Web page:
Here, we see that Egyptians, Iraqis, Palestinians, Lebanese and Ethiopians all can be recognized as “born in Zion”, receiving full membership and citizenship of God’s people, if they acknowledge the Lord. Already Moses said in Deut 23:7-8: “Do not despise an Edomite, for the Edomites are related to you. Do not despise an Egyptian, because you resided as foreigners in their country. The third generation of children born to them may enter the assembly of the Lord.” In Esther 8:17 we read “And many people of other nationalities became Jews because fear of the Jews had seized them.” The requirement to belong to God’s people was faith, not race or nationality.
For the rest of the blog posts in this series, go here.
In the previous part of this series we looked at how the theology of Christian Zionism, which claims that the Jewish people must return to the land of Israel before the second coming of Christ, is very young. Its roots are found in the 16th century and its developed form didn’t appear until the 19th century. However, most Christian Zionists don’t view this as a problem, since they believe that this was not the birth of the theology but its resurrection – Christian Zionism was the original church teaching about the role of Israel, and the Puritans and Dispensationalists simply rediscovered it.
However, the early church did not believe in Christian Zionism. None of the church fathers, neither any anonymous early Christian writings, argued that the Jewish people must return to Israel before the second coming of Christ. On the contrary, they were supersessionists, teaching that Christ had fulfilled the covenant with and promises to Israel and that these now belonged to His followers, the church.
The non-existence of Christian Zionism in the early church is rather indesputable, even most Christian Zionists themselves acknowledge this. They claim that the apostles believed in Christian Zionism, but that it was immediately lost. I call this “The Men in Black Theory”. Just as the movie agents use their neuralyzer to erase people’s memories, Christian Zionism was suddenly deleted from the collective mind of the whole church right when the final pages of the New Testament was written.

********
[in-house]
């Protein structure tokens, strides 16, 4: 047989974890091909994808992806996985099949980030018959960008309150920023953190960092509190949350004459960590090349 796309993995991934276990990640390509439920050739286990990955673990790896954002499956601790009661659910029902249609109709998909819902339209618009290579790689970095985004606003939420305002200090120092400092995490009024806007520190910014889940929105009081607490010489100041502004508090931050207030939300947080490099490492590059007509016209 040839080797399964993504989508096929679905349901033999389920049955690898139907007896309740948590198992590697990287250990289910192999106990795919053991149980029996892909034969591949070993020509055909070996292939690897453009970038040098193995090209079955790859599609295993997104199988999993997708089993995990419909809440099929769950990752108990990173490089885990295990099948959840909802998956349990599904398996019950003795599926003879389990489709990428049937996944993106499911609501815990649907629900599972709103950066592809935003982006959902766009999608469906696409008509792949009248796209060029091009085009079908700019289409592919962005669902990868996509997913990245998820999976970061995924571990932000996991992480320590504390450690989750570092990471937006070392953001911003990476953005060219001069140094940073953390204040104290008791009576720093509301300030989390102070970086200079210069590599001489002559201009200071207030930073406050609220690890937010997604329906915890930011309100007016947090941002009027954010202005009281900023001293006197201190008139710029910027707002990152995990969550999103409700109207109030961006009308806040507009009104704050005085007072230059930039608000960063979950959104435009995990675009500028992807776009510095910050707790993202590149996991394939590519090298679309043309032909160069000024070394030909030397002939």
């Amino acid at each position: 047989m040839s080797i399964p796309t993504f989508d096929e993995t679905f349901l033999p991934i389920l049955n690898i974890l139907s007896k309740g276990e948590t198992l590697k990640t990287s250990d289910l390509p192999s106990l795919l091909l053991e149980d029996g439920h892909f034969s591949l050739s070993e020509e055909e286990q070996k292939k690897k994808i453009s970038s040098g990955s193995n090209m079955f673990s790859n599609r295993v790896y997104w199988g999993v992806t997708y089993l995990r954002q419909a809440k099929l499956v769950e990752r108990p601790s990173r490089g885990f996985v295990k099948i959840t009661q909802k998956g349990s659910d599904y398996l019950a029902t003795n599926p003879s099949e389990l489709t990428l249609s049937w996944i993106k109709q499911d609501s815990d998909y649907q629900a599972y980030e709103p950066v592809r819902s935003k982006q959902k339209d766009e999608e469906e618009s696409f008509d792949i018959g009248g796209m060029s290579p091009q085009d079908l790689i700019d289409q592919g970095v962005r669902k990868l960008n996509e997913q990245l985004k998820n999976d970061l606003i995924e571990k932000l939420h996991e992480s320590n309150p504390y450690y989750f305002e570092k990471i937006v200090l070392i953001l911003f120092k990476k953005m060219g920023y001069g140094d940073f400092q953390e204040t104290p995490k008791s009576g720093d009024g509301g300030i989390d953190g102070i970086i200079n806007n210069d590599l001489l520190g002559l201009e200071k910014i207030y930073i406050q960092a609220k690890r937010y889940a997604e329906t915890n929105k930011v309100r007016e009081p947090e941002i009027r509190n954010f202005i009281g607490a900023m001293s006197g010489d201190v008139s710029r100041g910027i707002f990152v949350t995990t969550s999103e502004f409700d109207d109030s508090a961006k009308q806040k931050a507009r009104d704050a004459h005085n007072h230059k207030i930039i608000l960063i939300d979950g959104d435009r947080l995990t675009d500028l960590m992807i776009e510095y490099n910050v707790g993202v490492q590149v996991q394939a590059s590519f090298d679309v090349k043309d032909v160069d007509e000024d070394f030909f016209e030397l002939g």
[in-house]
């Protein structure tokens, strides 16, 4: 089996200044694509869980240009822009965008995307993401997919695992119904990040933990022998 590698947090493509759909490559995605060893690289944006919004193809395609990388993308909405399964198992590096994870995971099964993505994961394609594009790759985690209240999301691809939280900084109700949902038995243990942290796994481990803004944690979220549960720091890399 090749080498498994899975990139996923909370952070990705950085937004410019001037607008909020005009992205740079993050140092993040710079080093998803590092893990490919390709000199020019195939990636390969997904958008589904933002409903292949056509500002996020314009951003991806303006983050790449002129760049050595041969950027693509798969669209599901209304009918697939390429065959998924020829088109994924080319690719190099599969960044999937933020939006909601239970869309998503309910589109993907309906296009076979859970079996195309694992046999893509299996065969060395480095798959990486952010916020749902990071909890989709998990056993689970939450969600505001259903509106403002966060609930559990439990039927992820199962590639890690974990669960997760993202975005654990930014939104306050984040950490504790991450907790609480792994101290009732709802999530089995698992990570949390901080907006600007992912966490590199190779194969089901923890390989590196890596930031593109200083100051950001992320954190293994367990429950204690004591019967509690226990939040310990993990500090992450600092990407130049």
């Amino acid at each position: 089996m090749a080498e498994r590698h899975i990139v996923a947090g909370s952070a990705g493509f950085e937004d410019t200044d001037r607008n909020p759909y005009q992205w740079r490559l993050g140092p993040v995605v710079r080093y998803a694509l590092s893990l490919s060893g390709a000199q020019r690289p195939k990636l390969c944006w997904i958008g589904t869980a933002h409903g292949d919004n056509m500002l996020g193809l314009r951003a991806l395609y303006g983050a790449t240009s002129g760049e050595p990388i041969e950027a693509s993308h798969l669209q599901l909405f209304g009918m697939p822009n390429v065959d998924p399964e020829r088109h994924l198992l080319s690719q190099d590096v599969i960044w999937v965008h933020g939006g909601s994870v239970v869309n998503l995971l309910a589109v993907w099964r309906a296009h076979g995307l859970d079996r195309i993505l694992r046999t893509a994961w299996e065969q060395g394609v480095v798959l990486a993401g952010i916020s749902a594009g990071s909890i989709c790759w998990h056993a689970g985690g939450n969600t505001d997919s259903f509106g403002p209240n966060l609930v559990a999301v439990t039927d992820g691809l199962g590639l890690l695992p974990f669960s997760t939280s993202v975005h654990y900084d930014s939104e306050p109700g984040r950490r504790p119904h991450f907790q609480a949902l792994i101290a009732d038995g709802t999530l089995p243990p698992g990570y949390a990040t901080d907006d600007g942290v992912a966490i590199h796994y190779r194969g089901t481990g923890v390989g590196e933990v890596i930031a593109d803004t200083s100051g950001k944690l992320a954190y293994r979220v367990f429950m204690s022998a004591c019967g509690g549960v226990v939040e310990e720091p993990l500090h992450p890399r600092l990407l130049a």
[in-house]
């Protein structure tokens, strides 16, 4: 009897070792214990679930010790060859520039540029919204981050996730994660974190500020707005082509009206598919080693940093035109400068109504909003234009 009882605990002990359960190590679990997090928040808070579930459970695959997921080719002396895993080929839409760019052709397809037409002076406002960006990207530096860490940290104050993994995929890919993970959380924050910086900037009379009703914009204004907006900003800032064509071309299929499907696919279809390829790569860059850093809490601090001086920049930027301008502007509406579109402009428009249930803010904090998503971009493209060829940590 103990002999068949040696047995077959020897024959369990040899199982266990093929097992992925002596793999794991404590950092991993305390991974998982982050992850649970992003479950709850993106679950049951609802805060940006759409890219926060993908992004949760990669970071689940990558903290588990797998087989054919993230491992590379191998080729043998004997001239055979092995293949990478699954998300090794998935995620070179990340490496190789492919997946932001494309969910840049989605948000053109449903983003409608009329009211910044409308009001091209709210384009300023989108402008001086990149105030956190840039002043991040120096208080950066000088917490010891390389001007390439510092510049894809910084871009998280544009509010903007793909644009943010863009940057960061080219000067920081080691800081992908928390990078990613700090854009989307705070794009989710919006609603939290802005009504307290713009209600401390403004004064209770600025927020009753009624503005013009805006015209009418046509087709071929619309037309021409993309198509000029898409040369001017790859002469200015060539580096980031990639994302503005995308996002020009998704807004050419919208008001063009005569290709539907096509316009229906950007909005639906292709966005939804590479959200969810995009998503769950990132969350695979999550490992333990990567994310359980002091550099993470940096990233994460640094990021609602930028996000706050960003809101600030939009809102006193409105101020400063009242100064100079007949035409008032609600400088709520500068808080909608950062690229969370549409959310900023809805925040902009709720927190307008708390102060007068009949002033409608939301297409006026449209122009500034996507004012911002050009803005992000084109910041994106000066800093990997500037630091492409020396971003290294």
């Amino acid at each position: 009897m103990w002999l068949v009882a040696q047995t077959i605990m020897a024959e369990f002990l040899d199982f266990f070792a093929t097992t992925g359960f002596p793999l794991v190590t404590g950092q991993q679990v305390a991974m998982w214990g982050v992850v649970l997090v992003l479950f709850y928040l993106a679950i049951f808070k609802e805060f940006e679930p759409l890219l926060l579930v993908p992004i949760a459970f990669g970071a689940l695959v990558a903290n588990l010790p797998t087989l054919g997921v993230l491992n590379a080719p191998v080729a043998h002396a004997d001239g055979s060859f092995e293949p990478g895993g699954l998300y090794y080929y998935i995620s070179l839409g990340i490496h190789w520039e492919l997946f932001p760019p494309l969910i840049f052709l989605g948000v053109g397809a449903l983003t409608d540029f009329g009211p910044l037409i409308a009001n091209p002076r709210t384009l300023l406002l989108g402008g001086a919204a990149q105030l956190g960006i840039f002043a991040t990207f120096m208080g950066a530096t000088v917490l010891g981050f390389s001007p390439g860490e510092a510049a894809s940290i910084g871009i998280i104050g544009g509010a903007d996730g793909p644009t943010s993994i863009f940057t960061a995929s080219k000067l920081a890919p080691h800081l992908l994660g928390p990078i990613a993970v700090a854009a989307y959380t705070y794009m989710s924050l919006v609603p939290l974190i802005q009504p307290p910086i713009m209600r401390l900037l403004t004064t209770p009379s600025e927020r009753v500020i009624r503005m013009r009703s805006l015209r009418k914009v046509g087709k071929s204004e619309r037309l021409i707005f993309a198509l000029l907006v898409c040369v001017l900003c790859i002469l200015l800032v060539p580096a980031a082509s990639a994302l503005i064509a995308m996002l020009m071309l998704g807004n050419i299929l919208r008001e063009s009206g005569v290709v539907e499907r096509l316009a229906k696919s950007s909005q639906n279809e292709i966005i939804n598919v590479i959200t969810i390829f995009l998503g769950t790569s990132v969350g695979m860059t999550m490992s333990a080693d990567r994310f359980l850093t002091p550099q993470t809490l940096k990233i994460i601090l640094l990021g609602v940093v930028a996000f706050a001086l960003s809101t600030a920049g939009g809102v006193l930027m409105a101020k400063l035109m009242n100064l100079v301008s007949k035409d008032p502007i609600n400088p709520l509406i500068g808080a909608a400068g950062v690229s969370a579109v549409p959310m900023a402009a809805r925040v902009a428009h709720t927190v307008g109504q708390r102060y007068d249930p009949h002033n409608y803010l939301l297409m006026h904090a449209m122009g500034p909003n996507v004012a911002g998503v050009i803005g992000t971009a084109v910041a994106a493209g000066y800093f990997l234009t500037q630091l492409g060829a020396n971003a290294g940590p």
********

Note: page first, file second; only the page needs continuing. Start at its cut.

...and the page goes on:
For the rest of the blog posts in this series, go here.
Israel should of course have all of the land that God gave them from the beginning, and then there is no space left for a Palestinian state.
This comment appeared two days ago on my Swedish blog in a discussion about the conflict in the Middle East. And this guy is not alone, millions of Christians think that it is God’s will for the Jewish people to possess all of the Biblical land of Canaan once more in order for Jesus to come back. While I honour their zeal against anti-semitism and passion to follow God’s will, I have to disagree with them.
In my opinion, Christian Zionism is not only unbiblical but it has had, and continues to have, very serious consequenses in the Middle East. In a blog series of approximately eight parts called “The Promised Land”. I will dig deeper into what Christian Zionism is, what it has led to in the Middle East and what the Bible really says.
In this first part, we will look at the historical origins of Christian Zionism. Benjamin Corey writes:
For those who grow up in churches that preach the Church and Israel distinction, this theology seems as if it is a normal part of orthodox Christianity, and never gets questioned. However, the truth is that this theology is a new theology and is not part of orthodox Christianity.
This theology was popularized by denounced heretic John Nelson Darby in the 1800′s. Darby is considered the father of dispensationalism, which is a dwindling subset of American Fundamentalism. Dispensationalism is a collection of extra-biblical beliefs (such as the “rapture”) which is typically known by a preoccupation on the end of the world, and a pessimistic worldview. Among Darby’s heresies included this new idea that God had two, simultaneous covenants, one for Jews and one for Gentiles.